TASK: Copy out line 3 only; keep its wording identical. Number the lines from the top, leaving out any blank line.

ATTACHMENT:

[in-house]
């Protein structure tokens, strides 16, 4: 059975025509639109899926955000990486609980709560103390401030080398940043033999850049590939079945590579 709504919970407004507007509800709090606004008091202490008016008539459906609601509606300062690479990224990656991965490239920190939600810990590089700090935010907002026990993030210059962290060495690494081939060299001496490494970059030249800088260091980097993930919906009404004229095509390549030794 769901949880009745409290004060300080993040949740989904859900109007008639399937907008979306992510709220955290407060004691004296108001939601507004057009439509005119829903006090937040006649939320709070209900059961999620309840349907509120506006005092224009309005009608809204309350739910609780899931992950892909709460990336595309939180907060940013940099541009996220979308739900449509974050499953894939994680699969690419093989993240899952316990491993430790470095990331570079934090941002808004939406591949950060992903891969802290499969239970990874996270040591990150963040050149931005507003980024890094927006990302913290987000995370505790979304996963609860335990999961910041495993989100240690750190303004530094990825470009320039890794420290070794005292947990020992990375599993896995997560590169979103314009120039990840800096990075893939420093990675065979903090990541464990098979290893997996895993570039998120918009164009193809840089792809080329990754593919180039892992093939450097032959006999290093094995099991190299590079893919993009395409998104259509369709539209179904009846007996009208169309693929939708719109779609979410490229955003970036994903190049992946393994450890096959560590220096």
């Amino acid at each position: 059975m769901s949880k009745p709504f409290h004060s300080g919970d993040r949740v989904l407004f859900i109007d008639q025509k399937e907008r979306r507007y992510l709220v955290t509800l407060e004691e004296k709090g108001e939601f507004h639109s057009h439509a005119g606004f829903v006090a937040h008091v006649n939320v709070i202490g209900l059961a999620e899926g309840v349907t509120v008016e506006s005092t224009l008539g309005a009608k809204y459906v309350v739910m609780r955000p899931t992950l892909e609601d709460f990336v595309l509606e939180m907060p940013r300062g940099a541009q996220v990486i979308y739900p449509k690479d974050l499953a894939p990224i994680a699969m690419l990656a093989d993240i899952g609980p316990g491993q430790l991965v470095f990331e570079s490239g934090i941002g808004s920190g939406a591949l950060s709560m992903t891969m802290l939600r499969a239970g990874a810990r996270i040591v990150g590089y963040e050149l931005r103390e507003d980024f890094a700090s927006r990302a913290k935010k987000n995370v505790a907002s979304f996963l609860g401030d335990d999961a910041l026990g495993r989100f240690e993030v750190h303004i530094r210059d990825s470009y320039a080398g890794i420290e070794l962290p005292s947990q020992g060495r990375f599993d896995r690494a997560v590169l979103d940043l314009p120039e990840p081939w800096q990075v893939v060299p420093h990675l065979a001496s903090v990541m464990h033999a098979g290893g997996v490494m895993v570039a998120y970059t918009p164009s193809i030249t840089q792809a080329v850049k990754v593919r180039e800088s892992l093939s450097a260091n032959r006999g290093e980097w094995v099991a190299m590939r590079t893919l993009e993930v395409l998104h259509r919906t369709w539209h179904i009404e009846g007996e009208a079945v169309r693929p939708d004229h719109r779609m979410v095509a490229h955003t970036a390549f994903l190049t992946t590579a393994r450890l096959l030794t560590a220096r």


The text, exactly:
């Amino acid at each position: 059975m769901s949880k009745p709504f409290h004060s300080g919970d993040r949740v989904l407004f859900i109007d008639q025509k399937e907008r979306r507007y992510l709220v955290t509800l407060e004691e004296k709090g108001e939601f507004h639109s057009h439509a005119g606004f829903v006090a937040h008091v006649n939320v709070i202490g209900l059961a999620e899926g309840v349907t509120v008016e506006s005092t224009l008539g309005a009608k809204y459906v309350v739910m609780r955000p899931t992950l892909e609601d709460f990336v595309l509606e939180m907060p940013r300062g940099a541009q996220v990486i979308y739900p449509k690479d974050l499953a894939p990224i994680a699969m690419l990656a093989d993240i899952g609980p316990g491993q430790l991965v470095f990331e570079s490239g934090i941002g808004s920190g939406a591949l950060s709560m992903t891969m802290l939600r499969a239970g990874a810990r996270i040591v990150g590089y963040e050149l931005r103390e507003d980024f890094a700090s927006r990302a913290k935010k987000n995370v505790a907002s979304f996963l609860g401030d335990d999961a910041l026990g495993r989100f240690e993030v750190h303004i530094r210059d990825s470009y320039a080398g890794i420290e070794l962290p005292s947990q020992g060495r990375f599993d896995r690494a997560v590169l979103d940043l314009p120039e990840p081939w800096q990075v893939v060299p420093h990675l065979a001496s903090v990541m464990h033999a098979g290893g997996v490494m895993v570039a998120y970059t918009p164009s193809i030249t840089q792809a080329v850049k990754v593919r180039e800088s892992l093939s450097a260091n032959r006999g290093e980097w094995v099991a190299m590939r590079t893919l993009e993930v395409l998104h259509r919906t369709w539209h179904i009404e009846g007996e009208a079945v169309r693929p939708d004229h719109r779609m979410v095509a490229h955003t970036a390549f994903l190049t992946t590579a393994r450890l096959l030794t560590a220096r």